Probability is an assessment of the chances that a particular event or outcome will occur or not. When we look around, probability is everywhere. For example, before a cricket match when the two teams toss a coin in the air, the word probability is used to refer to how likely it is that the coin will land with the heads side up!
Without even noticing it, we use probability in our daily lives. For example, your child wants to go to her best friend’s birthday party on Saturday. You decide to make a deal with her and say, ”It is certain you will go to the party if you pass your test on Friday.” In other words, the probability of her going is linked to the event of passing the test. She can study hard and increase the probability of passing the test and hence of going to the party!
Many external factors play a role in determining the occurrence of any event thus impacting the probability. It is important that we teach children to focus on the factors that they can control and influence outcomes in their favour. We should encourage them to focus on the decision-making process. For example, students who prepare for competitive exams often refer to past questionnaires. These questionnaires give them an idea which topics are important and which ones are less likely to be asked in the exam thus, allowing them to prepare for the most probable questions.
With a little practice, we can we help our children to use good decision-making processes. When children learn to observe and recognize patterns, they begin to understand the probability of possible outcomes much more accurately.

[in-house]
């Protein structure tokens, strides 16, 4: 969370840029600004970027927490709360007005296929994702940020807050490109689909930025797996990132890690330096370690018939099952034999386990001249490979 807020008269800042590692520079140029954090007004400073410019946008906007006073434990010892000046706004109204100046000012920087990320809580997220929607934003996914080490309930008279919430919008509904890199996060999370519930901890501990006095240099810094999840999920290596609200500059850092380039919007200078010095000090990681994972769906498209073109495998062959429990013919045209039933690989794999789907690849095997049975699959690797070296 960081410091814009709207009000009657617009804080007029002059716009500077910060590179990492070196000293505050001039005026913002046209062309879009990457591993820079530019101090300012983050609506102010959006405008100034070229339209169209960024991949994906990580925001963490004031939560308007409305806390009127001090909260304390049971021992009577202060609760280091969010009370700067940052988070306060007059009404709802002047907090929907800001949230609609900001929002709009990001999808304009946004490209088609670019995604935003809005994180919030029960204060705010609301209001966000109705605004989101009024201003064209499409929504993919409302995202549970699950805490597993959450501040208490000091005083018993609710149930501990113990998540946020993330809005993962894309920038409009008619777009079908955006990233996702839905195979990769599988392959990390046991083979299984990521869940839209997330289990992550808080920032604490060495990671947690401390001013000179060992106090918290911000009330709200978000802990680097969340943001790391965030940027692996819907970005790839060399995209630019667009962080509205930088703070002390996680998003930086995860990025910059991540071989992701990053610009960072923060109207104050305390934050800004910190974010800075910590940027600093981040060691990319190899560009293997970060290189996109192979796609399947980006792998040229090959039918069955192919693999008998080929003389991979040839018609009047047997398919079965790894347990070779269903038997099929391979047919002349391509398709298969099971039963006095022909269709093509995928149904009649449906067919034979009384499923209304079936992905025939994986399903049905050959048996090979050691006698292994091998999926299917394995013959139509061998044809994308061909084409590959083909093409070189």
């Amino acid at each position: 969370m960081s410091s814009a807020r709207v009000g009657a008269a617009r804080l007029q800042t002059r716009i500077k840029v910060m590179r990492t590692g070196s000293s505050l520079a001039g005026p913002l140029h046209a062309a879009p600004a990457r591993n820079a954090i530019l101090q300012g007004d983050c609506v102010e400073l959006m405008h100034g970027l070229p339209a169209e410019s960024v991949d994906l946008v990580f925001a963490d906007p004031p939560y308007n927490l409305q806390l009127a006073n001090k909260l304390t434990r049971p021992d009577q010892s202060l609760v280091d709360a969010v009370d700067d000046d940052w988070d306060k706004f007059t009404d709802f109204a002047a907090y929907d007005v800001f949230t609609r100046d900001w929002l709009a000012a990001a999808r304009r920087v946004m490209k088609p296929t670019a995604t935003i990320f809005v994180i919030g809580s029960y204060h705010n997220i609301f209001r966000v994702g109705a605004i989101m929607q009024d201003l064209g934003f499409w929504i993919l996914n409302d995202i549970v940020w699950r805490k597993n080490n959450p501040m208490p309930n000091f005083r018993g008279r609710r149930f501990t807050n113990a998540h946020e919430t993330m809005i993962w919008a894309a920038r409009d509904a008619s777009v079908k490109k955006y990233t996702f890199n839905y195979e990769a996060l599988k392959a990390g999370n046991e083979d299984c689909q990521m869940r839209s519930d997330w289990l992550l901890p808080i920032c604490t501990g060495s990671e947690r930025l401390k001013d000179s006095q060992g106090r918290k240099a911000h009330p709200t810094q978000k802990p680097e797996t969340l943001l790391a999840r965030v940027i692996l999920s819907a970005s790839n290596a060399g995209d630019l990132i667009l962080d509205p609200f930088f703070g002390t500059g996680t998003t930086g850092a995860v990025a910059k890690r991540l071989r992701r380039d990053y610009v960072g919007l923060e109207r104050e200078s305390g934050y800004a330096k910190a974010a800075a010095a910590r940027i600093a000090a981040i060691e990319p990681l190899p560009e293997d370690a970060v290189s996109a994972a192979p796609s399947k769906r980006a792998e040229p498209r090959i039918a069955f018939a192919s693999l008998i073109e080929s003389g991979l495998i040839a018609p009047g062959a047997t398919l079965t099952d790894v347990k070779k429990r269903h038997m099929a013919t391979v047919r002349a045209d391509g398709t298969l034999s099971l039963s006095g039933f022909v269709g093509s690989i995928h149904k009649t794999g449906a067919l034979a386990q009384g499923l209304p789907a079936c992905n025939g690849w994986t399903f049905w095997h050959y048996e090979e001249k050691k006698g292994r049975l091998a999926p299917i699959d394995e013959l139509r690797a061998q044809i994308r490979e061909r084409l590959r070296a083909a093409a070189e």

A few lessons for children to learn early:
Think in percentages, not absolutes
Early understanding that multiple factors influence an outcome helps a child accept that an outcome may be graded. Children must be taught not to say “that’s guaranteed,” and use percentages instead. For example, I have studied hard and I am 90% certain that I will be able to tackle the questions on the test. This helps them factor in the uncertain while focusing on what they can control and influence.
Keep your mind open
As Philip Tetlock says, great decision makers are like foxes —they’re nimble, flexible, and adaptable. How do you predict that there will be rain? You notice there are strong winds and thick black clouds in the sky. But these rain clouds may also drift away before it begins to rain. It is important to keep your mind open to different possibilities and be prepared accordingly. In this example, carry an umbrella, but ideally do not make a plan to go sailing!
Treat each experience with importance
Consider each decision like a little test. How did that go? What did I learn? How can I improve next time? Not all decisions may allow experimentation but most of our daily-life decisions can be taken as simple puzzles to practice skills of probabilistic thinking. We need to keep polishing our skills to better our chances of favourable decision making.
Use information to eliminate options
When kids treat each experience with importance, they begin to subconsciously develop a database of knowledge. Using this information to eliminate less likely options will leave you with the most probable outcome. For example, while traveling you may have been told that it will take you about 70-90 minutes to reach a given destination. However, you reach a fork in the road and have to decide which route to take. One shows a road distance of 150 kms and the other shows 90 kms. You simply estimate the current speed of travel and eliminate the less likely route!
Probabilistic thinking is not a skill that can be learnt in a day. Successfully thinking in shades of probability means identifying what matters. We can act with a higher level of certainty in complex, unpredictable situations. Regular access to puzzles, games and challenges in a simulated environment is a small step towards honing our decision-making processes for favourable outcomes!
“A reasonable probability is the only certainty”
– Edgar Watson Howe